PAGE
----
Pharmacies' Lawsuit Against PBMs Won on Appeal

Pharmacy Times
Volume 0

Issue of the Case

For over 20 years, a western statehas had a statute requiring that pharmacybenefit managers (PBMs) conductor obtain the results of pharmacyleveldispensing fee surveys at leastevery 2 years and forward those findingsto the plan sponsors for whom theyprovide plan administration services.The issue presented in this case waswhether pharmacy owners have legalstanding to challenge the failure of PBMsto conduct such obligatory surveys.

Facts of the Case

A group of pharmacy owners in thestate sued a collection of PBMs in federalcourt seeking to enforce the provisionin state law mandating such surveys.The lawsuit was filed in federalcourt because of diversity of citizenship;ie, some of the defendant PBMfirms were "citizens" of another state.The federal trial court dismissed thecase based on an argument made bythe defendant PBMs that the pharmacyowners lacked "standing." Standingmeans that some concrete legal interestof the plaintiff pharmacy ownersmust have been invaded by the actionor inaction of the defendants.

The statute, enacted in the early1980s, required that the PBMs conductthe surveys or contract with an outsidefirm to do so, focusing on the dispensingfees charged to uninsured patients.The results of these surveys were thento be relayed by the PBMs to their clientson whose behalf they administerthe prescription-drug insurance plans.

The wording of the statute in questionis "every prescription drug claimsprocessor shall have conducted orobtained the results of a study or studieswhich identify the fees, separatefrom ingredient costs, of all, or a statisticallysignificant sample, of [state]pharmacies for pharmaceutical dispensingservices to private consumers."Further, it mandated that"this study or these studies shall beconducted or obtained no less oftenthan every 24 months."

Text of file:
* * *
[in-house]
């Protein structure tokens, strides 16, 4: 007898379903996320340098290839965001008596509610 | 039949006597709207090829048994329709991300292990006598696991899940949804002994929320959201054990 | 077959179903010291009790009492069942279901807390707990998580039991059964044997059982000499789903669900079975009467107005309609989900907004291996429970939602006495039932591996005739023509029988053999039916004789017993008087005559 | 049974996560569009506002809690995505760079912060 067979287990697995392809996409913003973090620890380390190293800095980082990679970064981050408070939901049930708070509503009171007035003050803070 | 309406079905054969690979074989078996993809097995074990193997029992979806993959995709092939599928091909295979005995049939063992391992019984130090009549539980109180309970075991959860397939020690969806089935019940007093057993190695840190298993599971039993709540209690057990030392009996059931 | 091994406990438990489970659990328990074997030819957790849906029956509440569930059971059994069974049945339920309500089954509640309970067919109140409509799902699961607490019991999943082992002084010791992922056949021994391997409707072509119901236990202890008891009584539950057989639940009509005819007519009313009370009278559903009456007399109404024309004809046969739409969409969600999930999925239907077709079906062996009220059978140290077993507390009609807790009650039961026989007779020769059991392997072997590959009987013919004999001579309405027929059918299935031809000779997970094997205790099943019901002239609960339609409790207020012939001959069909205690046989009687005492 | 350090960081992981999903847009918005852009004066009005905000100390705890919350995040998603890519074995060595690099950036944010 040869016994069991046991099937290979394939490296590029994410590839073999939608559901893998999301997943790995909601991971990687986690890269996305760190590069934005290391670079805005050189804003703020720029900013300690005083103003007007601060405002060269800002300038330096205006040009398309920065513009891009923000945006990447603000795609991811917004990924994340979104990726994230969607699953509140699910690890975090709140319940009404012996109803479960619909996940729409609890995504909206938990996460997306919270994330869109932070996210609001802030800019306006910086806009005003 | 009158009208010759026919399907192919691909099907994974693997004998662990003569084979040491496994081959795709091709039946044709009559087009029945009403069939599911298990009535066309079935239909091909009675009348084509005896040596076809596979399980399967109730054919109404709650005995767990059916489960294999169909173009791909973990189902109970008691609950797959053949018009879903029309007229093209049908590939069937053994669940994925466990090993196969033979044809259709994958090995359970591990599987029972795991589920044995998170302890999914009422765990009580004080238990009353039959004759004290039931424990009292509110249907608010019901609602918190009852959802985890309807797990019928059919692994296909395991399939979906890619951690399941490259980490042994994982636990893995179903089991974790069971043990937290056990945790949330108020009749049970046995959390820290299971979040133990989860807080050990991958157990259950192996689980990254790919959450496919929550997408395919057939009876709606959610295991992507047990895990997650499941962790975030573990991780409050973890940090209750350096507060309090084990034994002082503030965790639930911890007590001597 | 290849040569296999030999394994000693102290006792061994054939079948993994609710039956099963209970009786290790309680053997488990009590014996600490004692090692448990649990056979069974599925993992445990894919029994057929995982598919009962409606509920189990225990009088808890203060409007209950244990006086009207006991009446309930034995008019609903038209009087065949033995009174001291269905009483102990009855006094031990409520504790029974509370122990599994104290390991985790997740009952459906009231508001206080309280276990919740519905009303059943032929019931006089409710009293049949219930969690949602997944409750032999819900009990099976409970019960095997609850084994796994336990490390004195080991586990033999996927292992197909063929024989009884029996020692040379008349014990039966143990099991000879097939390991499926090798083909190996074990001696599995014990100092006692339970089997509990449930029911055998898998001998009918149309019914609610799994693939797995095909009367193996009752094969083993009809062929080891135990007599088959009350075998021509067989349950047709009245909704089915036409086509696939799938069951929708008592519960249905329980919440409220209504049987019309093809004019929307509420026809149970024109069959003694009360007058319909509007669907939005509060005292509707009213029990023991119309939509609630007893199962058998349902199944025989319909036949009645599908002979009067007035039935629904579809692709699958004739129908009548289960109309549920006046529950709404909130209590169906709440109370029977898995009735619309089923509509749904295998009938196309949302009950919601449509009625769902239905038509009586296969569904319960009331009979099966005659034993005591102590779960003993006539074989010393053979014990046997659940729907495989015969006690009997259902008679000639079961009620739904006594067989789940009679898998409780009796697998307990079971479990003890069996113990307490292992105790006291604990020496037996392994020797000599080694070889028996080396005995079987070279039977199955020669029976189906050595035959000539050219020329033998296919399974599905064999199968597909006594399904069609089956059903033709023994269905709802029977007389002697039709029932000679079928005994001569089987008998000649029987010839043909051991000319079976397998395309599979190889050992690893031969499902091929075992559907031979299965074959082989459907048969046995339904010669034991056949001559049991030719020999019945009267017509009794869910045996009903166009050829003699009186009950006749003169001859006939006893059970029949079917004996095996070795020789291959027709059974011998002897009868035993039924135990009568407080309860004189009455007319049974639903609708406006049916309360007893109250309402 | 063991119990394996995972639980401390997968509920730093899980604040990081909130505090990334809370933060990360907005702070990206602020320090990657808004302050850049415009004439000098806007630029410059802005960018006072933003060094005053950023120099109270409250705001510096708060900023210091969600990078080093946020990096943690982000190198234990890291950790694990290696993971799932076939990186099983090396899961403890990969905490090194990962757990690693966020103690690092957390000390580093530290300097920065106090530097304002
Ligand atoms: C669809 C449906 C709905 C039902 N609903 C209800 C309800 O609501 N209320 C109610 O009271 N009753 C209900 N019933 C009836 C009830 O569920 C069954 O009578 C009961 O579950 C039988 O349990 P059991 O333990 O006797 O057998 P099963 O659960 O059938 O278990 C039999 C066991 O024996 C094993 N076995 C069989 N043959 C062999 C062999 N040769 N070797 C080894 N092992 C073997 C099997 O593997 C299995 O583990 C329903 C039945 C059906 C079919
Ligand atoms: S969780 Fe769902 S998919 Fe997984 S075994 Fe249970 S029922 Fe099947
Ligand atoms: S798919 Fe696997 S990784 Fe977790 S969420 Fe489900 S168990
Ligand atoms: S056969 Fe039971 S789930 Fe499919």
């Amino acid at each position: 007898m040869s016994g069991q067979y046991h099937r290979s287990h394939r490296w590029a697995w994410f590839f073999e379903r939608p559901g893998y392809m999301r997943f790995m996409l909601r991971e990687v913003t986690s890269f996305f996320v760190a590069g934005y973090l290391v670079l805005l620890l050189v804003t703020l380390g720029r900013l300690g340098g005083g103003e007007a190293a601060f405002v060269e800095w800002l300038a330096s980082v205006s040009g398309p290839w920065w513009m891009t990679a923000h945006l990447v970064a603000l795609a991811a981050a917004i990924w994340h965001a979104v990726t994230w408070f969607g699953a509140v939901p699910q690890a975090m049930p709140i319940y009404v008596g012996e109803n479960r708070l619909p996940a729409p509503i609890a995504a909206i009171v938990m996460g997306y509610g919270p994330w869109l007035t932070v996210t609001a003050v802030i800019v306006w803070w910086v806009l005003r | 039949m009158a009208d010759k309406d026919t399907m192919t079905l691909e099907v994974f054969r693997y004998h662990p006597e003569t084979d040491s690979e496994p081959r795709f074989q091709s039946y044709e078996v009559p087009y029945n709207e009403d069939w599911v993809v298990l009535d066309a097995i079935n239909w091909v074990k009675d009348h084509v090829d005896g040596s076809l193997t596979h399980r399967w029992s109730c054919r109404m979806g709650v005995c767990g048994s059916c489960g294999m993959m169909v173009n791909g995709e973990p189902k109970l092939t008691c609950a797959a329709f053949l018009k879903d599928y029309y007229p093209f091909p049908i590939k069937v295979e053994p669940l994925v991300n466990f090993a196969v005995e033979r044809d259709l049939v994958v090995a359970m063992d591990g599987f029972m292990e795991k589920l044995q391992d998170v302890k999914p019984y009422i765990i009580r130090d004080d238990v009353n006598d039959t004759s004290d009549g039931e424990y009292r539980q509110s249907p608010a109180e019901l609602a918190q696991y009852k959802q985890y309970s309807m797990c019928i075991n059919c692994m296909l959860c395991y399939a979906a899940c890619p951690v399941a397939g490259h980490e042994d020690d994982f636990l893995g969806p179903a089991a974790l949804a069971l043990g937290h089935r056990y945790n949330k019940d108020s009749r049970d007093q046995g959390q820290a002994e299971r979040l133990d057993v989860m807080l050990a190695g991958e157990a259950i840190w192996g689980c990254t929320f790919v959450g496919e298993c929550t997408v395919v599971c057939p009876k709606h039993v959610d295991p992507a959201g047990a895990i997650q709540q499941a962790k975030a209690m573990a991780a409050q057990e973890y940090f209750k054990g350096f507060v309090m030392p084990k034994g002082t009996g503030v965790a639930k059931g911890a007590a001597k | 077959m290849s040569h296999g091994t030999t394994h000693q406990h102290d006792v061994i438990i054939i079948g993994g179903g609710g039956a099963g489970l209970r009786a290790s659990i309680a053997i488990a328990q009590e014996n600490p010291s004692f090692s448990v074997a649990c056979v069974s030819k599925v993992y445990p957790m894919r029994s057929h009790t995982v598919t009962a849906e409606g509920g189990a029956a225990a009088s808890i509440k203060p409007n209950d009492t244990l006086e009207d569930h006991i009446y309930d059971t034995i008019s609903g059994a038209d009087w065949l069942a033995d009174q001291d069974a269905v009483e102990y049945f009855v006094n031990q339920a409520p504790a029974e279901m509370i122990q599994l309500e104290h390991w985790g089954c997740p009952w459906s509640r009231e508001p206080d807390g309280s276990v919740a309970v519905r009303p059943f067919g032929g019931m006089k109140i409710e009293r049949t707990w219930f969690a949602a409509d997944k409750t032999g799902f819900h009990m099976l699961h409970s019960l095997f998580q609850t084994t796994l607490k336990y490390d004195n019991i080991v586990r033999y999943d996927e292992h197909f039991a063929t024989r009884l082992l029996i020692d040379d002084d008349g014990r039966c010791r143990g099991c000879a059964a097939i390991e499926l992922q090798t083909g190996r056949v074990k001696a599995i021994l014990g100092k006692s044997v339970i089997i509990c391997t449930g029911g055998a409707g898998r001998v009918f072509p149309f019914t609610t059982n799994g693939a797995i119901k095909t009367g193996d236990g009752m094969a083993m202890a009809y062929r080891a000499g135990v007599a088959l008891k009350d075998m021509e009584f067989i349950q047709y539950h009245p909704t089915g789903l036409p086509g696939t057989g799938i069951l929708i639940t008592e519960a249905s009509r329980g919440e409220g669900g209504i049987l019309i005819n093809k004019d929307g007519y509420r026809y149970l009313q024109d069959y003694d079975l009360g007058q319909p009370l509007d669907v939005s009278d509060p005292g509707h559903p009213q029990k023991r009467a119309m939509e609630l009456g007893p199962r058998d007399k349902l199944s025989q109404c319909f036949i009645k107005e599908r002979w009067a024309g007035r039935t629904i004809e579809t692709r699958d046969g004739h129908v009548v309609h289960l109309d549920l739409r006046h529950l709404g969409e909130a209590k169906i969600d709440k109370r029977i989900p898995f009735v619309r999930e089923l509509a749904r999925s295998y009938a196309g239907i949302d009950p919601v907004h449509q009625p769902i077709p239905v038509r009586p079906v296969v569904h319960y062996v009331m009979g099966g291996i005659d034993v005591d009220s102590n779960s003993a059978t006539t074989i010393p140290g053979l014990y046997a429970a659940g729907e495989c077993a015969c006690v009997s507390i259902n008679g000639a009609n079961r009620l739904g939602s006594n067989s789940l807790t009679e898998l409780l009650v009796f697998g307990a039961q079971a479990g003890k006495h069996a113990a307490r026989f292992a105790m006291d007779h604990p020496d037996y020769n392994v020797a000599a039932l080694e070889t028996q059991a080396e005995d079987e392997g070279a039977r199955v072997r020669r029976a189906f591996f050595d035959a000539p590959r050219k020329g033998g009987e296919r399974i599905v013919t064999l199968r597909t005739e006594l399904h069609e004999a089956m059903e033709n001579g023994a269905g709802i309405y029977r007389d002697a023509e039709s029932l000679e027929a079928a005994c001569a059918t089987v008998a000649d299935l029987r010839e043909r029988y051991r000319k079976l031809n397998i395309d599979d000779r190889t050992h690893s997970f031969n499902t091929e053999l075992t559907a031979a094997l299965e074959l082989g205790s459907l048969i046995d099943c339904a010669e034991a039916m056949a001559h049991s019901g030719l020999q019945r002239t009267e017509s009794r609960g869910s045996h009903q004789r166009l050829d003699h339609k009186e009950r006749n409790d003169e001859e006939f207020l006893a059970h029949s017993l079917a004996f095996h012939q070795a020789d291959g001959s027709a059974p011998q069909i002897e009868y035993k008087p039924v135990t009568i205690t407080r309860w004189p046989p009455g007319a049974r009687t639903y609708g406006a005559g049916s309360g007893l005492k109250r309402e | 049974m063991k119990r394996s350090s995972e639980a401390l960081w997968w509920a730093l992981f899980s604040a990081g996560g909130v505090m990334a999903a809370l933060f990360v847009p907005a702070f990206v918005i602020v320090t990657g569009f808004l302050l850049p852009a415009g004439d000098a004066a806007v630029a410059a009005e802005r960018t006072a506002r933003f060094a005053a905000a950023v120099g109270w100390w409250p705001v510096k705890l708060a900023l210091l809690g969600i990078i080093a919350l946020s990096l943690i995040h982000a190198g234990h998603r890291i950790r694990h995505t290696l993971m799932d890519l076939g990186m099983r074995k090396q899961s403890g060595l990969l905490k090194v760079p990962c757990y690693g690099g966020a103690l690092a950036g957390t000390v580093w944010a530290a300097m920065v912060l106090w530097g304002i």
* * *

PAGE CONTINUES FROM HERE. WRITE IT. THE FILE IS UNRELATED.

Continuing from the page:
A separate section in the statuteconferred on pharmacy owners theright to sue to enforce the requirementsof the statute:

Any owner of a licensed pharmacyshall have standing to bring anaction seeking a civil remedy pursuantto this section so long as hisor her pharmacy has a contractualrelationship with, or renders pharmaceuticalservices to, a beneficiaryof the client of the prescription drugclaims processor, against whom theaction is brought.

The pharmacy owners took the positionthat the intent of the legislaturewas that, by providing accurate informationderived from the surveys aboutpricing of pharmacy services to the firmsthat sponsored the prescription-druginsurance programs, the plan sponsorscould make informed decisions aboutfair reimbursement rates to be paid forserving beneficiaries of the prescription-drug plan. This was in contrast tothe reimbursement rates the PBMswere "imposing on pharmacies."

The argument of the PBMs in responsewas that using the informationas the pharmacy owners contemplated,ie, to lead to possible adjustment ofreimbursement rates, was too remoteor distant a possibility to create standingon the part of the pharmacies. ThePBMs argued that, even if the plansponsors received the results of thesurveys, the sponsors were not requiredto use them to adjust reimbursementrates. Indeed, the PBMs arguedthat, in their view, the plan sponsorswere not even required to read thereports.

The Court's Ruling

The court appellate ruled that therewas sufficient possibility of injury tothe legal interests of the pharmacyowners from the PBMs not conductingthe mandated surveys and relayingthose results to plan sponsors that thesuit should not have been dismissed atthe trial court level. The trial courtjudge erred when she ruled that thepharmacy owners lacked legal standing.The case was returned to the trialcourt of origin for further proceedings.

The Court's Reasoning

The decision on appeal was that thepharmacies had alleged a sufficient proceduralinjury—failure of the PBMs tofollow the statutory mandates—for atrial to take place.

The appellate court concluded thatthe pharmacy owners had successfullydemonstrated that the steps mandatedby the statute were designed to protectsome threatened concrete interest oftheirs. Specifically, the court concludedthat the legally protected interest ofthe pharmacy owners was that therequirement that PBMs conduct thesurveys and forward the results to plansponsors would lead to more informeddecision making by the plan sponsorsabout reimbursement rates for servicesprovided to their beneficiaries.

Dr. Fink is professor of pharmacy law and policy atthe University of Kentucky College of Pharmacy, Lexington.

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